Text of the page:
Lumpy skin and trees for the queen: Extracts from the fine print

By Jason Murphy

March 30, 2022

The APS (Australian Public Service) is an ARE (acronym-rich environment). (New Africa/Adobe)

Here’s something they never tell you about the budget. It’s like the bottom of a kid’s schoolbag at the end of term — full of weird little things that somehow ended up in there and were never taken out.

All the coverage of the budget is of the big stuff. The important stuff. But what about the rest? The rats and mice? When you lower your eyes and delve beyond the headlines, you realise the budget is far more than the neat narrative the treasurer is trying to convey. It’s a blunderbuss packed with strange ideas, and Josh Frydenberg is about to blast Australia with it.

Planting trees for the Queen’s jubilee program ($20.3 million)

Our monarch is someone to be revered, and sure, she probably loves trees. Trees are a fine way to celebrate a career of hereditary privilege. A platinum jubilee doesn’t come around too often. But, um, could the government go a touch faster? Providing funding over three long years may strike one as a trifle… ambitious? Especially for a woman so deep into her nineties. Not to mention so recently bereaved. The jubilation of the jubilee could be well and truly evaporated should the unthinkable happen.

Fighting lumpy skin ($61.6 million)

The normal budget coverage always includes winners and losers. One of the big losers this year is lumps. An astonishing $61.6 million is allocated to fighting “lumpy skin and other biosecurity threats in northern Australia”. It is like a horror movie: Attack of the Killer Lumps — and treasurer Frydenberg is fighting back. Indeed, he’s fighting before the lumps are even here. The budget papers tell us this generous spending of almost three dollars per Australian is for “the potential threat” of lumpy skin. Smooth work, Josh.

Constructing the Lemnos Remembrance Trail on the former site of an Australian field hospital on the Greek island of Lemnos ($4.9 million)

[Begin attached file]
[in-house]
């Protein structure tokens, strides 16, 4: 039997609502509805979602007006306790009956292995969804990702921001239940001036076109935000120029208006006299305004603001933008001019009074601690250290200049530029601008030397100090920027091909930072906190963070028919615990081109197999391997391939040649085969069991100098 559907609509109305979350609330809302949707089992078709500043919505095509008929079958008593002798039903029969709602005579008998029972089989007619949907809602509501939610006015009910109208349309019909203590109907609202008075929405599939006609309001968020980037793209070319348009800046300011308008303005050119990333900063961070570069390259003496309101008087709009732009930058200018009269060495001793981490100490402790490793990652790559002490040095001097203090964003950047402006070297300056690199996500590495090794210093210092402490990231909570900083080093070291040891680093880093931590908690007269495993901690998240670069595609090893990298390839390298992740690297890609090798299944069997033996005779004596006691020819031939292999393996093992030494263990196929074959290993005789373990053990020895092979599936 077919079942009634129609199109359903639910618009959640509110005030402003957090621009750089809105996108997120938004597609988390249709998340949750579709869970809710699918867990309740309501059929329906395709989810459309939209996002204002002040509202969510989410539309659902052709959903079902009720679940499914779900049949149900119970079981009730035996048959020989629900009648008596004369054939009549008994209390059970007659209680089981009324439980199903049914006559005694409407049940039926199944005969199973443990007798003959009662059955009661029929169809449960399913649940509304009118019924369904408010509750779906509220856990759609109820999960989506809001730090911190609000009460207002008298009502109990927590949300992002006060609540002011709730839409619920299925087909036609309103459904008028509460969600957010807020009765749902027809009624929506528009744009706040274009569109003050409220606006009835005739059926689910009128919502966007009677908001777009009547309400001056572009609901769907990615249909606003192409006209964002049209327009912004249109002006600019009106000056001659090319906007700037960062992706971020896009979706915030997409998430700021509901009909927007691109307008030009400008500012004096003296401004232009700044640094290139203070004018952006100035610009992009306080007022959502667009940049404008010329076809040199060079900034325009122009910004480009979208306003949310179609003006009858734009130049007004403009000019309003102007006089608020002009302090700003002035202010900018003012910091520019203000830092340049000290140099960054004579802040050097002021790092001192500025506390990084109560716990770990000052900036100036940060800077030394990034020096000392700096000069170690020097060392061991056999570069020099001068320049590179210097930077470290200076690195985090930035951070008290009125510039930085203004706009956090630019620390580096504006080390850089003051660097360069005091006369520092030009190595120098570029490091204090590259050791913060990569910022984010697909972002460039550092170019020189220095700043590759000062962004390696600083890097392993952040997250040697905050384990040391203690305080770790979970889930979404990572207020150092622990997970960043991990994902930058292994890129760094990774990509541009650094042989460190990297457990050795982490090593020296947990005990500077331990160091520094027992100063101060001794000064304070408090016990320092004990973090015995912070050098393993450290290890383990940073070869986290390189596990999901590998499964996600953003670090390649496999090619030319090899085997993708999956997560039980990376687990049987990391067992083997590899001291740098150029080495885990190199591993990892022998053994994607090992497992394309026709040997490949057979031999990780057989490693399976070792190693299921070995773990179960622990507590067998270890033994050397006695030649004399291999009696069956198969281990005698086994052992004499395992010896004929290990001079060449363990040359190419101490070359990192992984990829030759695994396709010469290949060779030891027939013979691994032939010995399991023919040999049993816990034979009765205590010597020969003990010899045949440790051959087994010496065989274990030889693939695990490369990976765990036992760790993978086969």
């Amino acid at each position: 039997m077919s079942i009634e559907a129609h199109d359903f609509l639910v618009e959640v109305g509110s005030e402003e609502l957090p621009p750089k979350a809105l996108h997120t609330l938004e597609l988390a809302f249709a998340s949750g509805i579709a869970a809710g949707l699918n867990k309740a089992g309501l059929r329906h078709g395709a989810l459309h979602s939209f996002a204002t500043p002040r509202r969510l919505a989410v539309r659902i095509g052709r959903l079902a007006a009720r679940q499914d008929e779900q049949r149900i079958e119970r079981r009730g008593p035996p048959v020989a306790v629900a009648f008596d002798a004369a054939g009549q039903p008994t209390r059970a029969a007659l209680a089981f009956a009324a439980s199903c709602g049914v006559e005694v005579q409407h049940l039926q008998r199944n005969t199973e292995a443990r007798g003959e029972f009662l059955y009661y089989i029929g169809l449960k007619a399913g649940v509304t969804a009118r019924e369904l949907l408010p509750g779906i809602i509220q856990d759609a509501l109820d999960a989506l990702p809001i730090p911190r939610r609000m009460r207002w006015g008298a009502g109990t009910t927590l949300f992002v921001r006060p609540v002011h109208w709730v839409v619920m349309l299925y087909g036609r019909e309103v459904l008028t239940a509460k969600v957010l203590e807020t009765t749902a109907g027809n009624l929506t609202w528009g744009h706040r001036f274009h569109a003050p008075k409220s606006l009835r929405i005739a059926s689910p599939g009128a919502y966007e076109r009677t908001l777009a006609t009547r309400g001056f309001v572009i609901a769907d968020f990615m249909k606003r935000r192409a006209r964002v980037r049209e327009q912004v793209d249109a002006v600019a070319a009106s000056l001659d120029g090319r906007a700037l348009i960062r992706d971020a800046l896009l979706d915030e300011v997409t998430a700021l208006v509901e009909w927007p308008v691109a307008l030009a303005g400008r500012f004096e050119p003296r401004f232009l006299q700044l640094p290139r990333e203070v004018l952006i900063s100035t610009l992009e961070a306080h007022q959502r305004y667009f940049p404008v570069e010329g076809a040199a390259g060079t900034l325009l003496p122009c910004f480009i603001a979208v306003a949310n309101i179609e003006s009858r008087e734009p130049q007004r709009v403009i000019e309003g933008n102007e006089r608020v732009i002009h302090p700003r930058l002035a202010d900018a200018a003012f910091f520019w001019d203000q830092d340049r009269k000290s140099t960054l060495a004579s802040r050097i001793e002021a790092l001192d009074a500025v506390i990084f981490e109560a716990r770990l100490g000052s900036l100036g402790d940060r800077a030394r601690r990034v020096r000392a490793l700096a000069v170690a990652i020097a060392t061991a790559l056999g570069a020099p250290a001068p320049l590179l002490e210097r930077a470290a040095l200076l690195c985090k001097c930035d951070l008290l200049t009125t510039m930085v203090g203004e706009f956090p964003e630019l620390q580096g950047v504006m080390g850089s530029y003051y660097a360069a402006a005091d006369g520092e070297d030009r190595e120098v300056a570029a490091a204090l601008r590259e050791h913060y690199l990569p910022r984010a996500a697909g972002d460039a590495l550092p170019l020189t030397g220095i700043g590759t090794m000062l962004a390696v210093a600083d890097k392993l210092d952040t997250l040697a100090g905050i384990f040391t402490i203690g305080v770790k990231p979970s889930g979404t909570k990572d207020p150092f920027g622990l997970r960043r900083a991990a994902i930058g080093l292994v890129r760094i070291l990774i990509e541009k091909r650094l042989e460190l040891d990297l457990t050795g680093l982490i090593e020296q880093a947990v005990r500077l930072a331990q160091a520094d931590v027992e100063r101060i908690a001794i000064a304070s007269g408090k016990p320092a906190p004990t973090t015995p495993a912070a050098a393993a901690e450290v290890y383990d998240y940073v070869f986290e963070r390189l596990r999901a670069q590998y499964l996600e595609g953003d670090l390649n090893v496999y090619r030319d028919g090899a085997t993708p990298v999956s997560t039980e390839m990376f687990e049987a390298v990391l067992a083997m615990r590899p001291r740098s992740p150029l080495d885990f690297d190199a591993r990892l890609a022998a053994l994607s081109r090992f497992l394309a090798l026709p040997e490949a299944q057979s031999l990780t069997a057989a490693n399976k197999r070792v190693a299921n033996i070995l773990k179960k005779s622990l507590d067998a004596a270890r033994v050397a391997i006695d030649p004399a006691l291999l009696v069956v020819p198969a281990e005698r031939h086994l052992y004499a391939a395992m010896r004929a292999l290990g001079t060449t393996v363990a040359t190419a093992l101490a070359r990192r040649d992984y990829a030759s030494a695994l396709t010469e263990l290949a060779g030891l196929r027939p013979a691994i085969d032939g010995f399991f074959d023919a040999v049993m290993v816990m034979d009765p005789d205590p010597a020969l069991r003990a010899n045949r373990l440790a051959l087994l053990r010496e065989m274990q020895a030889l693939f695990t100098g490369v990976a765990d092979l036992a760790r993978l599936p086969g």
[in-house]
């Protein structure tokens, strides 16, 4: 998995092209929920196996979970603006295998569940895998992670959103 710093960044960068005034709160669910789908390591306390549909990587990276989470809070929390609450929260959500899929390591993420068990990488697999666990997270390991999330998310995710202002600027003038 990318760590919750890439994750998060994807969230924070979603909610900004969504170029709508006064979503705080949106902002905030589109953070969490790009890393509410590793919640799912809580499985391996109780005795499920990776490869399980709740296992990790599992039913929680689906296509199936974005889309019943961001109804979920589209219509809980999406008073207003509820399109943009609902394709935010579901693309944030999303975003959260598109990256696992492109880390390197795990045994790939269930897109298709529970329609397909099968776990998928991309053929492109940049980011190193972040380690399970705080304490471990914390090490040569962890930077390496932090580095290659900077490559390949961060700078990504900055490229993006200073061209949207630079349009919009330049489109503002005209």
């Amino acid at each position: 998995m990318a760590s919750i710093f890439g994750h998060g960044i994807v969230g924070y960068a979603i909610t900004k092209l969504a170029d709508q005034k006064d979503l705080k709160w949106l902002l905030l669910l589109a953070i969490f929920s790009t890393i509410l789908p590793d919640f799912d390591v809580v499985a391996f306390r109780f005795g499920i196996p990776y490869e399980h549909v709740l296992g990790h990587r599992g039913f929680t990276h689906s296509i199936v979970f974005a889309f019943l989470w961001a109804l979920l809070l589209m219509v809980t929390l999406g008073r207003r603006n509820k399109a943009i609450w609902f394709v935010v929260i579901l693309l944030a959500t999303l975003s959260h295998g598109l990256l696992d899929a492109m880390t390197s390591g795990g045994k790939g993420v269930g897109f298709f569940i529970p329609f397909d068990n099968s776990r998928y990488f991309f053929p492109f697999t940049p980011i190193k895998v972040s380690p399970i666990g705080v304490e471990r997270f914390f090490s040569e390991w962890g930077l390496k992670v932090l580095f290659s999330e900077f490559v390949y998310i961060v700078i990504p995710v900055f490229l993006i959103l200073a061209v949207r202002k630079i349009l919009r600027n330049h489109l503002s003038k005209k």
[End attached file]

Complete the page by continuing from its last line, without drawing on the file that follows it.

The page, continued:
Lemnos is one of the nicest and least spoilt islands in the great Greek archipelago, and this is just an obvious lurk for the many ministers who hope to be present at the unveiling. How many frontbenchers will pack into the delegation? You’d have to imagine quite a few. Sure, there was a field hospital in Lemnos — (For how long? They don’t say!) — yet I have no doubt the veterans’ affairs minister and colleagues spend their spare time combing military histories and cross-referencing AirBnB to find the next site of venerable and august commemoration.

REDSPICE ($9.9 billion)

This multi-billion-dollar defence investment is a demonstration of one of the most acute aspects of Australian government institutional power. The Resilience, Effects, Defence, Space, Intelligence, Cyber and Enablers (REDSPICE) package shows off some of our finest skills: acronym development and deployment. It is no coincidence that the residents of Canberra are considered among the finest players of Wordle. These public servants wrestle letters into clever combos each day of their lives. The APS (Australian Public Service) is an ARE (acronym-rich environment). So what does REDSPICE deliver us, as a nation — beyond obviously making everyone think briefly of former Spice Girl Geri Halliwell, AKA Ginger Spice?

The answer to that question is classified.

This article is republished from our sister publication Crikey.


Budget leaves most agencies in holding pattern

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